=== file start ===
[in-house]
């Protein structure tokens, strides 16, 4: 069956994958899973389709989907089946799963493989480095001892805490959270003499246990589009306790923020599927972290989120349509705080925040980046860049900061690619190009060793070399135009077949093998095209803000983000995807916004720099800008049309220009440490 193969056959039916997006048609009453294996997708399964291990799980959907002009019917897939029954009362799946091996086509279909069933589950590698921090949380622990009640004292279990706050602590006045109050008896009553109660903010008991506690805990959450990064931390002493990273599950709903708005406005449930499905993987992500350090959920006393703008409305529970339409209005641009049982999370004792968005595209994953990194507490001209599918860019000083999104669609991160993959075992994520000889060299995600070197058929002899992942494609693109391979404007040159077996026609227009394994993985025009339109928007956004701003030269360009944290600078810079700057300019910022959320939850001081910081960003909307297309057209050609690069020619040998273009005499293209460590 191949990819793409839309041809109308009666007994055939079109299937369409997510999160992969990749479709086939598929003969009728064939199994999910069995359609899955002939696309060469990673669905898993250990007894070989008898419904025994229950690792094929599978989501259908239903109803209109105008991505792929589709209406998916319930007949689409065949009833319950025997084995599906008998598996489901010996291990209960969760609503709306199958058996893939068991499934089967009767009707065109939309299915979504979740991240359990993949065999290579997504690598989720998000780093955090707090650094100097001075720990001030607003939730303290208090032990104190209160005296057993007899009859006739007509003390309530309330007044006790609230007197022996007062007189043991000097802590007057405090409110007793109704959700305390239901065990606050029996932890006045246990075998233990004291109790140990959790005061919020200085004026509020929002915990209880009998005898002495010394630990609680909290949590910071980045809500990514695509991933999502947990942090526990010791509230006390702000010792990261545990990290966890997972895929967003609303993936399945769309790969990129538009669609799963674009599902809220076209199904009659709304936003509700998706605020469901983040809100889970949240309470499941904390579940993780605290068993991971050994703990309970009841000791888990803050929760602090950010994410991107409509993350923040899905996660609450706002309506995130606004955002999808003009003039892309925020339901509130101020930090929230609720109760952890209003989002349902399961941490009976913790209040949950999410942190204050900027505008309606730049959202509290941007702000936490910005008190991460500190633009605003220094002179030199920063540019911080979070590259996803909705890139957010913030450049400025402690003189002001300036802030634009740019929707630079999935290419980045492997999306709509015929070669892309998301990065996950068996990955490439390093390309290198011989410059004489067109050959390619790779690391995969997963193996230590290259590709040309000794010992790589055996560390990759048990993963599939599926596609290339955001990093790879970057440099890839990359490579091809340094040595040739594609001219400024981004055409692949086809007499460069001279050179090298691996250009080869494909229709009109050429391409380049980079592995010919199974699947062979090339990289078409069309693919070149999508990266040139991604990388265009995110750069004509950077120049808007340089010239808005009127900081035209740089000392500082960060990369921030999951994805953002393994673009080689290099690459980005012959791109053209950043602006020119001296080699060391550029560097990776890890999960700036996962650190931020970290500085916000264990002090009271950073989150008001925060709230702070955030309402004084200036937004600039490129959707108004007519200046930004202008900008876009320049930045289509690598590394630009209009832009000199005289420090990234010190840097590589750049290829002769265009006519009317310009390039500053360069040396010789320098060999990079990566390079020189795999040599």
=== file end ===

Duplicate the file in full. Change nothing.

[in-house]
């Protein structure tokens, strides 16, 4: 069956994958899973389709989907089946799963493989480095001892805490959270003499246990589009306790923020599927972290989120349509705080925040980046860049900061690619190009060793070399135009077949093998095209803000983000995807916004720099800008049309220009440490 193969056959039916997006048609009453294996997708399964291990799980959907002009019917897939029954009362799946091996086509279909069933589950590698921090949380622990009640004292279990706050602590006045109050008896009553109660903010008991506690805990959450990064931390002493990273599950709903708005406005449930499905993987992500350090959920006393703008409305529970339409209005641009049982999370004792968005595209994953990194507490001209599918860019000083999104669609991160993959075992994520000889060299995600070197058929002899992942494609693109391979404007040159077996026609227009394994993985025009339109928007956004701003030269360009944290600078810079700057300019910022959320939850001081910081960003909307297309057209050609690069020619040998273009005499293209460590 191949990819793409839309041809109308009666007994055939079109299937369409997510999160992969990749479709086939598929003969009728064939199994999910069995359609899955002939696309060469990673669905898993250990007894070989008898419904025994229950690792094929599978989501259908239903109803209109105008991505792929589709209406998916319930007949689409065949009833319950025997084995599906008998598996489901010996291990209960969760609503709306199958058996893939068991499934089967009767009707065109939309299915979504979740991240359990993949065999290579997504690598989720998000780093955090707090650094100097001075720990001030607003939730303290208090032990104190209160005296057993007899009859006739007509003390309530309330007044006790609230007197022996007062007189043991000097802590007057405090409110007793109704959700305390239901065990606050029996932890006045246990075998233990004291109790140990959790005061919020200085004026509020929002915990209880009998005898002495010394630990609680909290949590910071980045809500990514695509991933999502947990942090526990010791509230006390702000010792990261545990990290966890997972895929967003609303993936399945769309790969990129538009669609799963674009599902809220076209199904009659709304936003509700998706605020469901983040809100889970949240309470499941904390579940993780605290068993991971050994703990309970009841000791888990803050929760602090950010994410991107409509993350923040899905996660609450706002309506995130606004955002999808003009003039892309925020339901509130101020930090929230609720109760952890209003989002349902399961941490009976913790209040949950999410942190204050900027505008309606730049959202509290941007702000936490910005008190991460500190633009605003220094002179030199920063540019911080979070590259996803909705890139957010913030450049400025402690003189002001300036802030634009740019929707630079999935290419980045492997999306709509015929070669892309998301990065996950068996990955490439390093390309290198011989410059004489067109050959390619790779690391995969997963193996230590290259590709040309000794010992790589055996560390990759048990993963599939599926596609290339955001990093790879970057440099890839990359490579091809340094040595040739594609001219400024981004055409692949086809007499460069001279050179090298691996250009080869494909229709009109050429391409380049980079592995010919199974699947062979090339990289078409069309693919070149999508990266040139991604990388265009995110750069004509950077120049808007340089010239808005009127900081035209740089000392500082960060990369921030999951994805953002393994673009080689290099690459980005012959791109053209950043602006020119001296080699060391550029560097990776890890999960700036996962650190931020970290500085916000264990002090009271950073989150008001925060709230702070955030309402004084200036937004600039490129959707108004007519200046930004202008900008876009320049930045289509690598590394630009209009832009000199005289420090990234010190840097590589750049290829002769265009006519009317310009390039500053360069040396010789320098060999990079990566390079020189795999040599």